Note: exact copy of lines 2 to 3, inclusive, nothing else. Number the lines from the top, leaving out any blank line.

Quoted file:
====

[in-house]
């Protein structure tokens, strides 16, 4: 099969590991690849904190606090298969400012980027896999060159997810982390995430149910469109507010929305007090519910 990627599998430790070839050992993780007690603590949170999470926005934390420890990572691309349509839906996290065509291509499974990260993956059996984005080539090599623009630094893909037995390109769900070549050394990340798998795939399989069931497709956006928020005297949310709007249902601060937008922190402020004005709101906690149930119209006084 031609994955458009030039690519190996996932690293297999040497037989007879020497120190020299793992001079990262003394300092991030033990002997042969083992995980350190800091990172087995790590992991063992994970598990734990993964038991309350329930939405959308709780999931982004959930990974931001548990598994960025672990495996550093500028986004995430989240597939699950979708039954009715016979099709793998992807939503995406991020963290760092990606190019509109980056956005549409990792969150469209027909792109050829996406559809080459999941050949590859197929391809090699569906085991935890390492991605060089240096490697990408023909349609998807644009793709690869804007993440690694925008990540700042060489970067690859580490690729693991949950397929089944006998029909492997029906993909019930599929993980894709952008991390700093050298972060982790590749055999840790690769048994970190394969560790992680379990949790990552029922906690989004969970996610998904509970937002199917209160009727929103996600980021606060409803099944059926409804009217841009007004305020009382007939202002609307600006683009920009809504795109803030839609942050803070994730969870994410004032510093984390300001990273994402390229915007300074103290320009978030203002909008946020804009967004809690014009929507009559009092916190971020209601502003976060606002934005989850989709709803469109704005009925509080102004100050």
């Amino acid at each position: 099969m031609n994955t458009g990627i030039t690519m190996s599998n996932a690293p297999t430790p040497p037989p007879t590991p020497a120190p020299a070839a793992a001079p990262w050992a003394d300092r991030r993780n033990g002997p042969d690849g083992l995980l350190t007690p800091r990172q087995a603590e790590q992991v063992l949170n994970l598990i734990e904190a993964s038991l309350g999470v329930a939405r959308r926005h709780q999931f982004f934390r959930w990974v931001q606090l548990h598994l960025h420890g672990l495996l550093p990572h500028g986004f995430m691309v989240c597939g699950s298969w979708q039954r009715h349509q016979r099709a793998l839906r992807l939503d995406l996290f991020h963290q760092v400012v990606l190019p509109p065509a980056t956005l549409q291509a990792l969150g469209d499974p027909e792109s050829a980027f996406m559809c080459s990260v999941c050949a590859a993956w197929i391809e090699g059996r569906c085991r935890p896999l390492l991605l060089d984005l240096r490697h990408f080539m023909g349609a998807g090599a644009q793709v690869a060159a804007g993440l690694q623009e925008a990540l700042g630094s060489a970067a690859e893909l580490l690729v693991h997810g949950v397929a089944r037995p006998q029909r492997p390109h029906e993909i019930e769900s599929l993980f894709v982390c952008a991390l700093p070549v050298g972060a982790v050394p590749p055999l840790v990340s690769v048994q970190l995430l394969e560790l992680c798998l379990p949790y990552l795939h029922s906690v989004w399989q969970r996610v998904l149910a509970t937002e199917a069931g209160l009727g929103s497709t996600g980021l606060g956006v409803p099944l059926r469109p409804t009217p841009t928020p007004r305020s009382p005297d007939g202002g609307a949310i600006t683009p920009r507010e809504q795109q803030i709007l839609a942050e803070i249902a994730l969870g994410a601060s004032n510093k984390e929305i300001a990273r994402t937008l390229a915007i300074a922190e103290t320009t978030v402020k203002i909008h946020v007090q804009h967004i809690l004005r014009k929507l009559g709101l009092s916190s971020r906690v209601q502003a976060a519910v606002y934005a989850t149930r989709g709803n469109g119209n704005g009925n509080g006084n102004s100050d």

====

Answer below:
């Protein structure tokens, strides 16, 4: 099969590991690849904190606090298969400012980027896999060159997810982390995430149910469109507010929305007090519910 990627599998430790070839050992993780007690603590949170999470926005934390420890990572691309349509839906996290065509291509499974990260993956059996984005080539090599623009630094893909037995390109769900070549050394990340798998795939399989069931497709956006928020005297949310709007249902601060937008922190402020004005709101906690149930119209006084 031609994955458009030039690519190996996932690293297999040497037989007879020497120190020299793992001079990262003394300092991030033990002997042969083992995980350190800091990172087995790590992991063992994970598990734990993964038991309350329930939405959308709780999931982004959930990974931001548990598994960025672990495996550093500028986004995430989240597939699950979708039954009715016979099709793998992807939503995406991020963290760092990606190019509109980056956005549409990792969150469209027909792109050829996406559809080459999941050949590859197929391809090699569906085991935890390492991605060089240096490697990408023909349609998807644009793709690869804007993440690694925008990540700042060489970067690859580490690729693991949950397929089944006998029909492997029906993909019930599929993980894709952008991390700093050298972060982790590749055999840790690769048994970190394969560790992680379990949790990552029922906690989004969970996610998904509970937002199917209160009727929103996600980021606060409803099944059926409804009217841009007004305020009382007939202002609307600006683009920009809504795109803030839609942050803070994730969870994410004032510093984390300001990273994402390229915007300074103290320009978030203002909008946020804009967004809690014009929507009559009092916190971020209601502003976060606002934005989850989709709803469109704005009925509080102004100050």
């Amino acid at each position: 099969m031609n994955t458009g990627i030039t690519m190996s599998n996932a690293p297999t430790p040497p037989p007879t590991p020497a120190p020299a070839a793992a001079p990262w050992a003394d300092r991030r993780n033990g002997p042969d690849g083992l995980l350190t007690p800091r990172q087995a603590e790590q992991v063992l949170n994970l598990i734990e904190a993964s038991l309350g999470v329930a939405r959308r926005h709780q999931f982004f934390r959930w990974v931001q606090l548990h598994l960025h420890g672990l495996l550093p990572h500028g986004f995430m691309v989240c597939g699950s298969w979708q039954r009715h349509q016979r099709a793998l839906r992807l939503d995406l996290f991020h963290q760092v400012v990606l190019p509109p065509a980056t956005l549409q291509a990792l969150g469209d499974p027909e792109s050829a980027f996406m559809c080459s990260v999941c050949a590859a993956w197929i391809e090699g059996r569906c085991r935890p896999l390492l991605l060089d984005l240096r490697h990408f080539m023909g349609a998807g090599a644009q793709v690869a060159a804007g993440l690694q623009e925008a990540l700042g630094s060489a970067a690859e893909l580490l690729v693991h997810g949950v397929a089944r037995p006998q029909r492997p390109h029906e993909i019930e769900s599929l993980f894709v982390c952008a991390l700093p070549v050298g972060a982790v050394p590749p055999l840790v990340s690769v048994q970190l995430l394969e560790l992680c798998l379990p949790y990552l795939h029922s906690v989004w399989q969970r996610v998904l149910a509970t937002e199917a069931g209160l009727g929103s497709t996600g980021l606060g956006v409803p099944l059926r469109p409804t009217p841009t928020p007004r305020s009382p005297d007939g202002g609307a949310i600006t683009p920009r507010e809504q795109q803030i709007l839609a942050e803070i249902a994730l969870g994410a601060s004032n510093k984390e929305i300001a990273r994402t937008l390229a915007i300074a922190e103290t320009t978030v402020k203002i909008h946020v007090q804009h967004i809690l004005r014009k929507l009559g709101l009092s916190s971020r906690v209601q502003a976060a519910v606002y934005a989850t149930r989709g709803n469109g119209n704005g009925n509080g006084n102004s100050d």